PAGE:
The captain raised his hands.  ‘We have no permission to fly from Croatia to Bosnia.’

‘Impossible!’ the man shouted.  Others joined in.  Now everyone who thirty minutes before had been terrified and praying that the nerve and skill of the pilot would hold had forgotten their overwhelming feelings of relief to be safely on the ground again, and were angry and mutinous.

‘I get off plane,’ the man shoved his chest closer.

‘Wait. I call Germany again.’  The pilot walked back down the steps onto the tarmac and spoke into his phone.  He returned.

‘You can leave here.  If you want Lufthansa to care for you, you must stay in the plane and return to Germany, stay in a hotel.  Tomorrow we try again.’

My expectation of a bus ride from Split to Sarajevo courtesy of Lufthansa was dashed.  Of course, this was the Balkans, things would be different here.  A few months before this trip, a flight I had taken to Lyon had been diverted to Geneva and British Airways had provided coaches to take us back into France.  But that was ‘normal’ Europe; this was the Balkans.  Lufthansa couldn’t arrange for us to cross the border between Croatia and Bosnia.  I was reminded of that saying ‘you’d have been much better off not starting from here.’

So I had a stark choice.  Get off the plane and take my chances in an apparently closed airport with an armed welcoming committee, or fly back to Germany.  I had no idea what to do.  I had two phone numbers for L, at the office and the flat she shared with two other  students.  But I knew she would be at neither place as she would be at the airport waiting for me.

I called the office number and let it ring 20, 30 times.  Then I tried the flat number.  I couldn’t bear to listen to it ring unanswered.  I didn’t know what I would do next, so I just let it ring.

Flying to Sarajevo

I need to cheat a little bit for a couple of days, so I’m going to share bits of a piece I wrote a while ago about a trip I made to Sarajevo in 2004 (ish) to visit a friend who was working there for a few months.  It was an eventful weekend……

Sarajevo circa 2004

The plan was that I would fly to Sarajevo and my friend L would meet me at the airport, we would hire a car and drive to Dubrovnik, spend the weekend there, and then drive back to Sarajevo for one night before I flew back to London.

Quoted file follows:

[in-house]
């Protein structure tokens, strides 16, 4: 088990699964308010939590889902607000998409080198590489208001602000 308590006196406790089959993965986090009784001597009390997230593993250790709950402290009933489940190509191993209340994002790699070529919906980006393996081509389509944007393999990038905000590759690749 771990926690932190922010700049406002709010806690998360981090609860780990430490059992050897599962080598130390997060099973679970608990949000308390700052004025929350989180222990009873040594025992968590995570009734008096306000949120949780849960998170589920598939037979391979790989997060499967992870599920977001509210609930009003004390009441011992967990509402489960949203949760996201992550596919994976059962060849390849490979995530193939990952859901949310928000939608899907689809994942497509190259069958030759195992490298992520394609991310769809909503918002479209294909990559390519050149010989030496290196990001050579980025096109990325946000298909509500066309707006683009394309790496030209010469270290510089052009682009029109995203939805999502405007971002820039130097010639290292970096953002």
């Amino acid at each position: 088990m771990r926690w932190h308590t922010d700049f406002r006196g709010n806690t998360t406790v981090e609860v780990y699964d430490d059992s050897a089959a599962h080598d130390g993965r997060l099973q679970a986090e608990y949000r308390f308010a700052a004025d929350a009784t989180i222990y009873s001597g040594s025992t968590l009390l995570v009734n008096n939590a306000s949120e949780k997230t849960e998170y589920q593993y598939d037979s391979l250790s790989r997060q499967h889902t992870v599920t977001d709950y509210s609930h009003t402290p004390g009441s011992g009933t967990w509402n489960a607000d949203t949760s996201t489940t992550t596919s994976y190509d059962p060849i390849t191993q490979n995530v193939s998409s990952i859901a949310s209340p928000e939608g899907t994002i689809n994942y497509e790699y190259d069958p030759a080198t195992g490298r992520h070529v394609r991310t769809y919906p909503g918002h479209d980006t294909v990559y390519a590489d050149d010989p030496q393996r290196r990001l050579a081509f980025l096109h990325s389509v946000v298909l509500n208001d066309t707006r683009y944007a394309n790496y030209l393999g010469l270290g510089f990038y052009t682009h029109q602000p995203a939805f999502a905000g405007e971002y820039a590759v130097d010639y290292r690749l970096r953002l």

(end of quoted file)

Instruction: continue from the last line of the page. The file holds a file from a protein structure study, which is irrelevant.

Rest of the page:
I flew Lufthansa from London to Sarajevo via Munich, my only anxiety over the very tight connection I had to make at Munich airport.

It was a beautiful clear day and looking out of the window of the plane I could see the runway of Sarajevo airport glinting in the sunshine, a tiny oblong plaster adhering to the green slope of the hillside.  It looked too small, at an awkward angle, across the contour of the landscape.  It was my first sight of Sarajevo.  Something shining, not the pockmarked city I had seen on the television news.  L had told me it was a brand new airport financed by European Union money.

I heard the undercarriage lock and, as the plane tilted forward, I watched the ground approach.  The view of the runway slid around out of sight as the plane lined itself up. I sat back into my seat ready for touchdown.  The engine drone heightened pitch for final descent.

Suddenly the plane lurched violently one way and then the other, juddering.  I gripped the sides of the seatback in front of me with both hands in the foolish belief that holding onto something, no matter how flimsy would make me safer.  People behind me screamed, high pitched and prolonged, as the plane bounced again and I saw green hillside directly out of the window.  White knuckles, I put my chin to my chest.  The plane pitched, bumping and shaking from side to side.  The shrill screaming intensified.

‘This is it,’ I thought, my fingers digging into the foam padding of the seat back finally finding its hard skeleton with my fingertips.  We were going to crash.  We were going to crash into the bright green hillside.

On the approach I had seen that the airstrip was in a bowl surrounded by sharp slopes.  We were jolting towards one of them.  So many of my father’s stories of his involvement in air crash investigation were of planes flying into hillsides.  Once you’re heading for the side of a hill it’s very hard to recover, I knew that much.

Did anyone apart from L know where I was?  How long would it be before my family would know what had happened to me?  There was nothing I could do to save myself.  I turned my head to look at the man sitting beside me so that at least I had looked at another person, albeit a stranger with his eyes closed, as one of my last sights, rather than the blue fabric of the seat back.

With a massive force I was thrust backwards as the plane climbed steeply, the engines screeching.  Higher.  Higher still.  Roaring in my ears, pressure in my head and chest.  Finally the screaming stopped.  I could hear the pounding of my own heart, and I released my hold on the seat, carefully, slowly, one finger at a time.  I looked out of the window again and saw the mountains a long way below us.

‘He will try again,’ the American sitting beside me nodded towards the cockpit.